Aug 25 2011

Testimonial: Aetrex Footbeds

Like skinning, today’s run was a pleasant reminder of how much I love trail running. It’s a big part of why I’m rather inclined to like the earning part of backcountry skiing, for that steady state aerobically induced runners high.

Terry Fisher in the running zone on the Tyndall Plateau, Sequoia National Park.

There was a time, not so far back, when both activities were in jeopardy. I should have known there’d be some price to pay for the obnoxiously hedonistic thrill of riding a snowboard. The price was my knees. It felt like the ball joints were going out and the pins holding them together were about to fail. Tom Burt told me it was because of the Clicker™ bindings; the rear one should have been canted forward. Medically speaking my medial ligament was torn.

Rehab was done by swimming and, I kid you not, telemark skiing. The tele dance made the muscles around the knee strong, taking the brunt of stress to the knee with some elasticity. Swimming let the ligaments heal and rebuild a bit. The duo remain a foundation of my ongoing rehab program.

Note the angular pitch at the rear. This was to help compensate for too much pronation.

So is running, thanks to a pair of footbeds from Aetrex. There are other brands of great footbeds out there, and their relevance always boils down to personal anatomy. For myself, these were a game saver.

Prior to learning about Aetrex my footbed of choice was Superfeet. They made a couple pair of custom footbeds for me at an Outdoor Retailer tradeshow and the results felt fantastic. But when I started running again I couldn’t go more than 2-3 miles at a time, or more than once every 4-5 days. My knees had to heal a bit after each run and my medial ligament was tender.

At another annual summer Outdoor Retailer show I wandered by the Aetrex booth. They were sporting one of those electronic foot sensors. I’d heard of this before and wandered over to see why they thought measuring contours of the underside of my foot when weighted and pronated had any validity. I fully agreed with the Superfeet way of thinking that measuring the contours of the bottom of a foot should be done with the foot UNweighted.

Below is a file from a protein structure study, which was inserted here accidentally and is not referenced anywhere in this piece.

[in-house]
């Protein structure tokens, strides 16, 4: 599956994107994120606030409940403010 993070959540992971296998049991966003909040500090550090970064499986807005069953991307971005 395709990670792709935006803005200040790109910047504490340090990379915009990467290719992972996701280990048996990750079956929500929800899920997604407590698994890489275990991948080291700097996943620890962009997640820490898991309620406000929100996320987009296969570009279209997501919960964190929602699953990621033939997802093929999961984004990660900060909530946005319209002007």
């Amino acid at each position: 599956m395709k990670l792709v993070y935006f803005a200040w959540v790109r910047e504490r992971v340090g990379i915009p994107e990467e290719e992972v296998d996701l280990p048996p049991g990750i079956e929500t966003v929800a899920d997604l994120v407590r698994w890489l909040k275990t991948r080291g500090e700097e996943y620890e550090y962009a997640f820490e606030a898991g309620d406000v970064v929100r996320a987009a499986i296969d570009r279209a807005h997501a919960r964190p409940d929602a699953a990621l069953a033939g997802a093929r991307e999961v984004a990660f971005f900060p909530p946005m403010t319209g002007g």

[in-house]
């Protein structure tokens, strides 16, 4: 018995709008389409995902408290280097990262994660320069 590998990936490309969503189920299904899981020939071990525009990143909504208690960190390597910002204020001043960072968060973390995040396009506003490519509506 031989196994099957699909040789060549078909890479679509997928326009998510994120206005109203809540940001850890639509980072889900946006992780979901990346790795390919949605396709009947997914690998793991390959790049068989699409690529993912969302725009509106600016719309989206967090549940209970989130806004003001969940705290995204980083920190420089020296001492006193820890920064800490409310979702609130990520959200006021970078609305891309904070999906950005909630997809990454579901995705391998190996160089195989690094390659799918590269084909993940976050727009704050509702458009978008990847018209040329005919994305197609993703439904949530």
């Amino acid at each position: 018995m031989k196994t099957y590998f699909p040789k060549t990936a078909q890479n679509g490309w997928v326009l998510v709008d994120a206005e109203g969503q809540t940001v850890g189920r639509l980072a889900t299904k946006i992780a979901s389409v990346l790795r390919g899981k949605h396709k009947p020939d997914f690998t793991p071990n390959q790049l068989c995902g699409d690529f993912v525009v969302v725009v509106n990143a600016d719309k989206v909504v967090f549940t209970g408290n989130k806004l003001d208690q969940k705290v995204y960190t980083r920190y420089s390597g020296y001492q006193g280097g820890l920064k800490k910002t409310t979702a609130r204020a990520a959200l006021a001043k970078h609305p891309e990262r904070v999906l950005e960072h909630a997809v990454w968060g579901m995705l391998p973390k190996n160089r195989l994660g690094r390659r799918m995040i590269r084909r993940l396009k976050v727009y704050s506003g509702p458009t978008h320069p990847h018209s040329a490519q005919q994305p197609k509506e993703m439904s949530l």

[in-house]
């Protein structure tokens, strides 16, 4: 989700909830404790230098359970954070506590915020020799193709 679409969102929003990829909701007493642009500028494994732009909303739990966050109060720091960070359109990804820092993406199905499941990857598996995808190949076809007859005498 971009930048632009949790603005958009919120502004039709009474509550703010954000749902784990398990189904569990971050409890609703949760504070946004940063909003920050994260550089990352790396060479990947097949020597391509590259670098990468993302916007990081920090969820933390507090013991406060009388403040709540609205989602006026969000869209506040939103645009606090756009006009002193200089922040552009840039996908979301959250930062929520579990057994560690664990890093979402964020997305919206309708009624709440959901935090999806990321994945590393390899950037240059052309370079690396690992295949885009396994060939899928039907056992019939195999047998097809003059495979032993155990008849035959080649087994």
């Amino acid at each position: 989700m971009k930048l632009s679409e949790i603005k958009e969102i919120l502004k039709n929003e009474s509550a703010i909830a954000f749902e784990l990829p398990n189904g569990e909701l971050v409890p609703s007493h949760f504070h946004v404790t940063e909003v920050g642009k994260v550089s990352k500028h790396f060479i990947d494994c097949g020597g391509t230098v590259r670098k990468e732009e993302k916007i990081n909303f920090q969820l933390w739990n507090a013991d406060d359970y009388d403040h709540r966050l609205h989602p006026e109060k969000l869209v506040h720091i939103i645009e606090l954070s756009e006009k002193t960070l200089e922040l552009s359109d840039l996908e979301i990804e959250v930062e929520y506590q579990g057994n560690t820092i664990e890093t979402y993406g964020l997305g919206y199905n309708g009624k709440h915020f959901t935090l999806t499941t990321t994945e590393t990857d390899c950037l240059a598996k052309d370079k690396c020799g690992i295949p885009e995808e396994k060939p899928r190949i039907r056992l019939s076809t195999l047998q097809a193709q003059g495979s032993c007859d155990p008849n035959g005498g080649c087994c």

They agreed, shaping a foot bed to match a weighted foot would be silly. Their iStep system used a pressure sensor to build a map of my foot’s pressure and then, based on what they had learned after 20 years of building custom orthotics, would recommend a shape that gave optimal support for that pressure profile. They had compiled twelve common corrective shapes for each of the three major categories of low, medium, and high arched feet.

One of these will probably fit. If it doesn't, custom orthotics may be the way to go.

Sounds intriguing doesn’t it?

Since they were handing out samples I figured, what’s to lose?

I walked around the rest of the show in them, and then went for a run as soon as I got home to clear the out toxins from the tradeshow in SLC. I went for another run two days later. Then I took five days off ‘cuz I knew my knees needed it even though, in retrospect they really didn’t. That was August.

As the snow began to fly in November it dawned on me that I’d been running regularly 3-4 times per week for the past two months. But it wasn’t until the next summer that I couldn’t deny the credit was due to Aetrex for their insoles that helped correct my stance.

There’s no doubt Aetrex footbeds won’t work for everybody. However, the orthotic basis for their footbeds is solid. The chance that one is optimized for you is pretty high. You may find that it merely reinforces the choice you have already made. Or it may help eliminate some pain. Check ‘em out. Unless you’re out in the boonies there’s probably an authorized dealer near you.

Link to Aetrex iStep Technology

© 2011


  • http://www.earnyourturns.com Dostie

    One more example to share. Since there has been an absolute dearth of snow this 11/12 season I’ve been doing a lot of ice skating. As long as I can remember ice skating has been associated with pain in my foot. Less now as an adult since using SuperFeet footbeds, but this season I slipped my Aetrex footbeds in and I haven’t experienced even a hint of foot pain. Gone. More proof, at least for me, that I obtained the right footbed from them and it really works.

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